Absorption, transfer, storage and disposal of copper is highly controlled. Copper is absorbed through the small intestine and it enters the cells through the process of diffusion and the exiting is done side-by-side through active transmissions, but it may also be done through diffusion. There is a constant competition between copper ions and other 2-volume cathodes. Copper is more likely to attach to metallothionein than zinc ions and other ions in intestinal absorption cells. The amounts of copper absorbed by metallothionein levels is determined in mucosal cells.
Searches were conducted by two independent researchers in international (PubMed, Web of science, Scopus and Google scholar) and national (SID, Magiran) databases for related studies from the inception of the databases to September 2017 (without time limitation) in English and Persian languages.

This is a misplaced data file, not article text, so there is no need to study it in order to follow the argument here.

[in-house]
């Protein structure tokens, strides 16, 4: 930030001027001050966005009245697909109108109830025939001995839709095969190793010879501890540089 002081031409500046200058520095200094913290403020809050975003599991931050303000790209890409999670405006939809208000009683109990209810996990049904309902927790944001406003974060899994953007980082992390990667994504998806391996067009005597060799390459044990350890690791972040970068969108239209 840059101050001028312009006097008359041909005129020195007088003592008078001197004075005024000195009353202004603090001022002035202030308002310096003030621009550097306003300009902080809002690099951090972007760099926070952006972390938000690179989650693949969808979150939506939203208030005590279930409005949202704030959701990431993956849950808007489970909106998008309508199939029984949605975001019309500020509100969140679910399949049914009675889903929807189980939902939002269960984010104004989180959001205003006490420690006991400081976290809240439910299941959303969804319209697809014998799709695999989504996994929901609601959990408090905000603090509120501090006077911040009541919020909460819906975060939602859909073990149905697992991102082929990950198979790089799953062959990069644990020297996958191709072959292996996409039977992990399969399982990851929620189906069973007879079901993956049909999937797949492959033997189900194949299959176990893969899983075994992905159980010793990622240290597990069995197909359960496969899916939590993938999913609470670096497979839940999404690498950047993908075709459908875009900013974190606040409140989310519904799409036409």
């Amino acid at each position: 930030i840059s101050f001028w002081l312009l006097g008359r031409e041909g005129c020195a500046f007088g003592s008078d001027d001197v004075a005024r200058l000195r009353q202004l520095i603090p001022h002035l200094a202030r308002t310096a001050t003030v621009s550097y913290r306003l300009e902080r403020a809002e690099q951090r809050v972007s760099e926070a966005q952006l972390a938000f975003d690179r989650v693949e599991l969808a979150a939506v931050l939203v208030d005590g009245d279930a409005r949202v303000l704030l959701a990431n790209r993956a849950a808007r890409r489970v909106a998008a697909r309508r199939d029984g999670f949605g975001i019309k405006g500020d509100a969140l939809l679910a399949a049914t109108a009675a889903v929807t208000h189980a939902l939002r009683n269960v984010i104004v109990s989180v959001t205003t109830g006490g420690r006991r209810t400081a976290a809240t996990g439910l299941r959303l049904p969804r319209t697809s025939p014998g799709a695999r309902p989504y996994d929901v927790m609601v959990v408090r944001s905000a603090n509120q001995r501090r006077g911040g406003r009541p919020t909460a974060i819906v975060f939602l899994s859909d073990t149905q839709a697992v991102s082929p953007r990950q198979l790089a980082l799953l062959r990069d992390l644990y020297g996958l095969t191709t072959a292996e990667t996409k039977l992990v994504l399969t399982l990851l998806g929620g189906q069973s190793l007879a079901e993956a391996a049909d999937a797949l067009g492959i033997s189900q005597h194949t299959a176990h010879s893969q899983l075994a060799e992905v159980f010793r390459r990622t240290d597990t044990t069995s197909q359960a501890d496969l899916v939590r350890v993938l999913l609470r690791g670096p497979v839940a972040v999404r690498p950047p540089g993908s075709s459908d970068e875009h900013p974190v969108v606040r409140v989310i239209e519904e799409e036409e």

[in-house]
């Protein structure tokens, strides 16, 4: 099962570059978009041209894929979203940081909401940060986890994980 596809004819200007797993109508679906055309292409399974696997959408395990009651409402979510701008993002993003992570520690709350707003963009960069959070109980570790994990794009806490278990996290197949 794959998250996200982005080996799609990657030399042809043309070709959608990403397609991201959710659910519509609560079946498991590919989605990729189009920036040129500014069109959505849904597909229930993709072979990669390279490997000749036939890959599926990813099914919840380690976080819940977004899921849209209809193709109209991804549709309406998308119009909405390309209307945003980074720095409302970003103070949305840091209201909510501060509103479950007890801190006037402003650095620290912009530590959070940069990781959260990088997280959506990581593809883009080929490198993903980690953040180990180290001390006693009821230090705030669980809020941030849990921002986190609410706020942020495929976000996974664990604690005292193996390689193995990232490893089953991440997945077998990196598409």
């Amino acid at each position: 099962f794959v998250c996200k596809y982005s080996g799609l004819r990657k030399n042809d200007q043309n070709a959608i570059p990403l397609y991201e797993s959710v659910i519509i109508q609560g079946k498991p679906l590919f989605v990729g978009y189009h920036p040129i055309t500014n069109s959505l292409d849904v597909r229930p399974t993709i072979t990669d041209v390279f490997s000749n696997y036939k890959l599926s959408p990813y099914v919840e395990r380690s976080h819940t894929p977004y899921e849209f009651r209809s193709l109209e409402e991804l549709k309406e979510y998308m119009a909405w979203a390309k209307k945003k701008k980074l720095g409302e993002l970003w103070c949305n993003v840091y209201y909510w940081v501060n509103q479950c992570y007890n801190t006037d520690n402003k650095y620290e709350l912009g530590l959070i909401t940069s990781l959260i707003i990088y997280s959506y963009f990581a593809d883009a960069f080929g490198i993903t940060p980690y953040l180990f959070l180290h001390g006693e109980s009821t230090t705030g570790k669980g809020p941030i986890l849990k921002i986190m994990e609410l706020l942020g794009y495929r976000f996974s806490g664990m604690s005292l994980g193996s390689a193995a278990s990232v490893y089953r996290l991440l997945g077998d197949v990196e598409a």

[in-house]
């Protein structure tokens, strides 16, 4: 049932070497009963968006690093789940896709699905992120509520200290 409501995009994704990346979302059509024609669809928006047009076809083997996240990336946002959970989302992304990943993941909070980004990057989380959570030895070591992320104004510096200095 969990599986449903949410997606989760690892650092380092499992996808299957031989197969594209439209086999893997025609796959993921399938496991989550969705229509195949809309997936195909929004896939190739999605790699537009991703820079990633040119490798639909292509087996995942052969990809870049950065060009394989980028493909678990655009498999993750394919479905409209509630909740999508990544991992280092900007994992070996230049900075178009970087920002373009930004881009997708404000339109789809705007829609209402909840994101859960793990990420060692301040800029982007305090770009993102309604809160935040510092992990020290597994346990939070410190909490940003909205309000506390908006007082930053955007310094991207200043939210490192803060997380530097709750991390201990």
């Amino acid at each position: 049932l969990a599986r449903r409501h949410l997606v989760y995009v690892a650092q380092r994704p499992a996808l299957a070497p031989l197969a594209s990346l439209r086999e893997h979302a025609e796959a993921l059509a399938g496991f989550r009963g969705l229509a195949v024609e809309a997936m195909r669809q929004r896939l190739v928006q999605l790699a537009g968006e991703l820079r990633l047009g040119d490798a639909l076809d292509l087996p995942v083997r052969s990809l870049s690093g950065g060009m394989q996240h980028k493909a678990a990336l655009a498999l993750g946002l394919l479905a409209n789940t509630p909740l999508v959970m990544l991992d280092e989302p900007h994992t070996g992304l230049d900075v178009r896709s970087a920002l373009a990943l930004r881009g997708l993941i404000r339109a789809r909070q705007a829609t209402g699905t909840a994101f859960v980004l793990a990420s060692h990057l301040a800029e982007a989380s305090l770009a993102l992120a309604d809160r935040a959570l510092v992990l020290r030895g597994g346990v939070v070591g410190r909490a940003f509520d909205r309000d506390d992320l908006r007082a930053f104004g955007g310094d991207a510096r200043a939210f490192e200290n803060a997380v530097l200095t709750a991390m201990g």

Copper is just one of the enzymes the deficiency of which causes malfunction in the process of enzymes. Copper, in the form of ceruloplasmin, has a crucial role in oxidizing iron before it is connected to plasma. RDA copper is 900 micrograms per day for adult women and men. Teens need 890 micrograms. Infusions in infants are 200 to 220 micrograms per day and between 340 and 440 micrograms in children. Preterm infants are born with little copper reserves and may need nutrient copper in their first months of life. Serum copper and ceruloplasmin levels are useful biomarkers to assess copper status in human body. More sensitive variables (such as copper enzymes in blood cells) are required for copper conditions. Copper deficiency is characterized by anemia, neutropenia, and skeletal disorders, especially non-mineralogical. Other changes that may develop include bone hemorrhage, depigmentation of the skin and hair and the formation of imperfect elastin.